Canadian Original: Metis siblings reach back to their roots to make a fashion footprint
Published Wednesday, July 4, 2012 4:35PM EDT
Last Updated Thursday, July 12, 2012 6:46AM EDT
EDITOR'S NOTE: In this Canadian Originals segment, reporter Jill Macyshon features the brother and sister team behind Manitobah Mukluks -- a company whose shoes and boots have become wildly popular and are adorning the feet of people worldwide.
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WINNIPEG -- I love shoes. Love them!
The black pumps, the tan pumps, the brown loafers, that pair of tall leather boots I bought last fall, I think the colour was called tobacco.
Shoes make me happy. So imagine my delight when I was given the go-ahead to profile a local company that makes some of the most beautiful footwear I’ve ever seen. Manitobah Mukluks. The shoes and boots made by this Canadian company have donned the feet of Hollywood celebrities like Jessica Biel and Megan Fox. Kate Moss is a fan too.
The mukluks and moccasins are made of cowhide leather and suede, rabbit and coyote fur. In the eyes of many in the world today, a social taboo, but company owner Sean McCormick makes no apologies. He’s a big believer in sustainability.
“We make footwear that should last years. This is not throw away stuff. I think one of the biggest drivers of sustainability is making something that’s not meant to be thrown away a month later,” he said.
The idea for Manitobah Mukluks was born from a place that goes beyond social norms, the footwear is part of McCormick’s culture. A Metis man. His father is Caucasian. His mother’s family is Cree.
Sean and his partner in the company, his sister Heather, spent much of their childhood in Manitoba’s north. They learned how to preserve furs and tan leather. They grew up wearing moccasins and mukluks.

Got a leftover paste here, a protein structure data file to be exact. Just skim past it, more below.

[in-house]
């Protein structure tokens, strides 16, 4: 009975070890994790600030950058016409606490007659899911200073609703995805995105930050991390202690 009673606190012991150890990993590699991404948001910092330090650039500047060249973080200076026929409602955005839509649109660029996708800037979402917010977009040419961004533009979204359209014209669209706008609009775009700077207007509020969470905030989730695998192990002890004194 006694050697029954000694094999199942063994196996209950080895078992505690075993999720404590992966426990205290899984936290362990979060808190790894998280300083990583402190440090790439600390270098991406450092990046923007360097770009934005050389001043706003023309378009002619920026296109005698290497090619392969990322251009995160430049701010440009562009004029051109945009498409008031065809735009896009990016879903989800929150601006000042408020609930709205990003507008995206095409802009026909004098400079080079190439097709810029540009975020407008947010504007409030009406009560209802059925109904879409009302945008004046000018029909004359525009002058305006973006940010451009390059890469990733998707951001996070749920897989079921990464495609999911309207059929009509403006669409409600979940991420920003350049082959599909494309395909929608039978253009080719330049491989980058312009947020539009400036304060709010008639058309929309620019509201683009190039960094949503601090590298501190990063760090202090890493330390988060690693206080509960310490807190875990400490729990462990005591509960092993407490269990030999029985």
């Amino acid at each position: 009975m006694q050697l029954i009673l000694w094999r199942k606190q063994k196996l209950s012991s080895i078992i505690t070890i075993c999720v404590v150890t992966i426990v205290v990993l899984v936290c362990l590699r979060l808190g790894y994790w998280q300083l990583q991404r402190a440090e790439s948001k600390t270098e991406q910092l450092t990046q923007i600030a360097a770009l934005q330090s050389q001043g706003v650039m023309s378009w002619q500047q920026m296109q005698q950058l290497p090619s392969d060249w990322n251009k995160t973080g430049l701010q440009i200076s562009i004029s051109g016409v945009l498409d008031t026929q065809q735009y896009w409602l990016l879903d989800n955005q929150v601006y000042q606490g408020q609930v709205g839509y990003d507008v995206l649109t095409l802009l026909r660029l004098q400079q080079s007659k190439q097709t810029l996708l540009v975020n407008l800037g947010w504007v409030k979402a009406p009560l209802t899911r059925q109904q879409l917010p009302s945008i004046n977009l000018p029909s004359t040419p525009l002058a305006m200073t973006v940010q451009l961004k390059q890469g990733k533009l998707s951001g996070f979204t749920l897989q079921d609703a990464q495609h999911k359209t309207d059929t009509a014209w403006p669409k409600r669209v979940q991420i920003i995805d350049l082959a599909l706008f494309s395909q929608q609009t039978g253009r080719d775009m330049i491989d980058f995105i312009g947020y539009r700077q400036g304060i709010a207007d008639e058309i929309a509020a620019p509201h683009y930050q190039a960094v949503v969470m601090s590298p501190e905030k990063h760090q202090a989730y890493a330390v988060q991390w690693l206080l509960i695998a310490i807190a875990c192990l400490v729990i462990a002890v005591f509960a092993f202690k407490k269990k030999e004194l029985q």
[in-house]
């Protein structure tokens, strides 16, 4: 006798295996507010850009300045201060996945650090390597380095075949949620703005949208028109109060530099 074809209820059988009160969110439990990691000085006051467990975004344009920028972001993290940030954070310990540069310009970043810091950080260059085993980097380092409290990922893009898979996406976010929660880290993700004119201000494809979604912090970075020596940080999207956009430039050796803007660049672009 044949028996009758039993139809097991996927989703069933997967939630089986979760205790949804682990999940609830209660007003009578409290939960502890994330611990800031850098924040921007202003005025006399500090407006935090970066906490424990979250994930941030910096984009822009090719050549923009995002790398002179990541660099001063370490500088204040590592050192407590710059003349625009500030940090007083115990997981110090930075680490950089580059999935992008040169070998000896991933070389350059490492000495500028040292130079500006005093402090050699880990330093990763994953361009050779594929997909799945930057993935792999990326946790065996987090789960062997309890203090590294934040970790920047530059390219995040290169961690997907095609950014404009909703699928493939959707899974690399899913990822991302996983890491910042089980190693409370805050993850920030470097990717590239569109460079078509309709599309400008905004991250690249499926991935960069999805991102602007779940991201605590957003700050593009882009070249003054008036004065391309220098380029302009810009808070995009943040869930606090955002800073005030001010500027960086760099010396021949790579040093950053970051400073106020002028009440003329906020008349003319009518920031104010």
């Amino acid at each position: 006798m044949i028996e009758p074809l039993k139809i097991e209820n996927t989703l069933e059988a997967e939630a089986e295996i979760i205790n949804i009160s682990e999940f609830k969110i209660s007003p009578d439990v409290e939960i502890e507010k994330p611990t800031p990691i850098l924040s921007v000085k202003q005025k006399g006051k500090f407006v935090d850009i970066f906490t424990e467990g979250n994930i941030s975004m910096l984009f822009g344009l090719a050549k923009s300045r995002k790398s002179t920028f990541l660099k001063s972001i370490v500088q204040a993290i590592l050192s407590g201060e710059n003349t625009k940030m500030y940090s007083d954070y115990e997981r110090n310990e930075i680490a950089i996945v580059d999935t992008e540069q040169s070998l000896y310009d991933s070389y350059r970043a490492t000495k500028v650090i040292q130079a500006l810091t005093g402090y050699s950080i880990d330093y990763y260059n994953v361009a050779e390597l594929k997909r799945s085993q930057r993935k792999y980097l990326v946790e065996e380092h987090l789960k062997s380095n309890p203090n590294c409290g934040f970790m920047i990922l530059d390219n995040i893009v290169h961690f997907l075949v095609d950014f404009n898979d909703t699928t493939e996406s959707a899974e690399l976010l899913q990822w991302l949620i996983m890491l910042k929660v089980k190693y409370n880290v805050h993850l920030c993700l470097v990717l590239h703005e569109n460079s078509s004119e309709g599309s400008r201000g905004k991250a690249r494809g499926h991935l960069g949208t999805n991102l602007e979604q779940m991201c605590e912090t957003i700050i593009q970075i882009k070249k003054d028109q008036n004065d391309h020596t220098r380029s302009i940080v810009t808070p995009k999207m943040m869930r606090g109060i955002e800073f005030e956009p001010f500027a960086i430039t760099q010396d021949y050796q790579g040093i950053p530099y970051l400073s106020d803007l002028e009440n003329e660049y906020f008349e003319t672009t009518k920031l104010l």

“There’s pride and there’s also opportunity and putting those two things together is really what’s driven me over the years to work at building this brand,” McCormick said.
A brand that’s now sold internationally, in Australia, Russia, Japan, the United States and all across Europe.
And the success of this company translates into success for their community and First Nations people.
With every pair of Mukluks sold, money goes back to a Winnipeg-based school, the Centre for Aboriginal Human Resource Development. It’s where Sean McCormick himself graduated from business. He goes back each year to hand out a bursary from his company, to help another First Nations student realize their dream.
The McCormicks have acknowledged while Manitobah Mukluks is their own, the idea, the original product, is their people’s. The elders and the artisans who still live on Canada’s First Nations, the people who still create authentic mukluks.
To keep the art alive, the McCormicks also sell footwear that is not their own. Authentic handmade Mukluks, some sell for as much as $1,200, and all the money goes back to First Nations artists who created them.
“It’s a business, but we are also sharing our culture and our heritage with the world,” said Heather McCormick.
For this shoe lover, the story shows the beauty of footwear isn’t only the supple leather, the colour, the fit … maybe it goes beyond that… to the sole.